This is my column this week in the New Zealand Herald, which is published in the digital edition every Thursday…
When National’s record on mental health was questioned in the final Leaders Debate before the election, party leader Bill English made the bold claim that e-therapy works as well as face-to-face therapy. But does it? And what is e-therapy anyway?
Sometimes referred to as digital mental health care, e-therapy is any form of psychological intervention that is provided via a digital device. It includes guided video and text based treatment, sort of like an interactive self-help book. In some cases, it is aided by email or chat with professionals, or even video chat with a therapist or counsellor.
So does this work?
Well, like with most of these things, the answer isn’t a straight yes or no. It certainly isn’t true to say equivocally it works “as well as face to face therapy”.
The model used here in New Zealand – the “SPARX” programme – has shown some positive, albeit, limited effects. It has shown to be effective specifically with young people aged 12 to 19 suffering from mild to moderate depression, and anxiety.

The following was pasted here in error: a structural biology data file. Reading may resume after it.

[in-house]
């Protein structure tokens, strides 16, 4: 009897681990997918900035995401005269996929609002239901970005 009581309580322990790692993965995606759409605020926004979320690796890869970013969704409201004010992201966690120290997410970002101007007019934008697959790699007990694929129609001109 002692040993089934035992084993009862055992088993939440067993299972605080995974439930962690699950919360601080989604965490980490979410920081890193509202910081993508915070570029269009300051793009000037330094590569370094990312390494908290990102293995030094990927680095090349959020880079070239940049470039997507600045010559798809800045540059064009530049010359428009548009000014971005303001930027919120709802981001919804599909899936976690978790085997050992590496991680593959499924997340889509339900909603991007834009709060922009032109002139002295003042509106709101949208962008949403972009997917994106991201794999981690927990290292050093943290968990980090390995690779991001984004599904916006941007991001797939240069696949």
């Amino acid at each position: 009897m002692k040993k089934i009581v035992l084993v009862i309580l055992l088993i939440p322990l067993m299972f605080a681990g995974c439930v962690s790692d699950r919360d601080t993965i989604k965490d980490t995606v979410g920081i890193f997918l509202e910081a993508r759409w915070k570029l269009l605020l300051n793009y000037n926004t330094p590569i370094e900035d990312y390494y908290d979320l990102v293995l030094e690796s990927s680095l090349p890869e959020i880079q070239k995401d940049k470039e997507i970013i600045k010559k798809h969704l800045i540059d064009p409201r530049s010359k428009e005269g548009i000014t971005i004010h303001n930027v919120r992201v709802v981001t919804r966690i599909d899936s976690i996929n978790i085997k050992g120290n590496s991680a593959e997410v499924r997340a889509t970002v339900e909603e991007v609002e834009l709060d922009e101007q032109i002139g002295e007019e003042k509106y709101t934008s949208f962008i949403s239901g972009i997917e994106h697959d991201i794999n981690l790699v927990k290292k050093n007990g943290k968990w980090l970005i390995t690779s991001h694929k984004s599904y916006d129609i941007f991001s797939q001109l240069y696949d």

There is no evidence this programme works beyond that. It explicitly isn’t a replacement for face-to-face therapies or medications, nor is it advised for more serious difficulties or anyone who is feeling suicidal or at risk.
Once you dig in to the detail you can see this programme works for a group of people a large range of interventions would likely work for. It’s certainly better than nothing, for that specific group, particularly if it is all that’s available.
But my main concern is encouraging the idea that the solutions to emotional distress can be found via a screen. Call me old fashioned (even if I am technically “youth adjacent”) but I worry about our growing reliance on devices and social media, especially as this reliance can lead to the absence of meaningful connections, isolation and loneliness.
To be fair to the people behind SPARX, and the various other pilots being rolled out, they clearly state its limitations, and spell out the need for it to be supported by other treatments and support.
But as often happens when these things get into the hands of politicians, especially at election time, the complexity is lost. Ultimately it’s politically appealing because replacing people with screens costs less, and it passes the “they’re doing something” test.
However, encouraging people who may already feel isolated, anxious and bereft of human connection to seek solace from a digital programme is like holding Alcoholics Anonymous meetings in a pub.
Sure, it makes it easy for people to find help, but ask yourself: Is it really a good idea?
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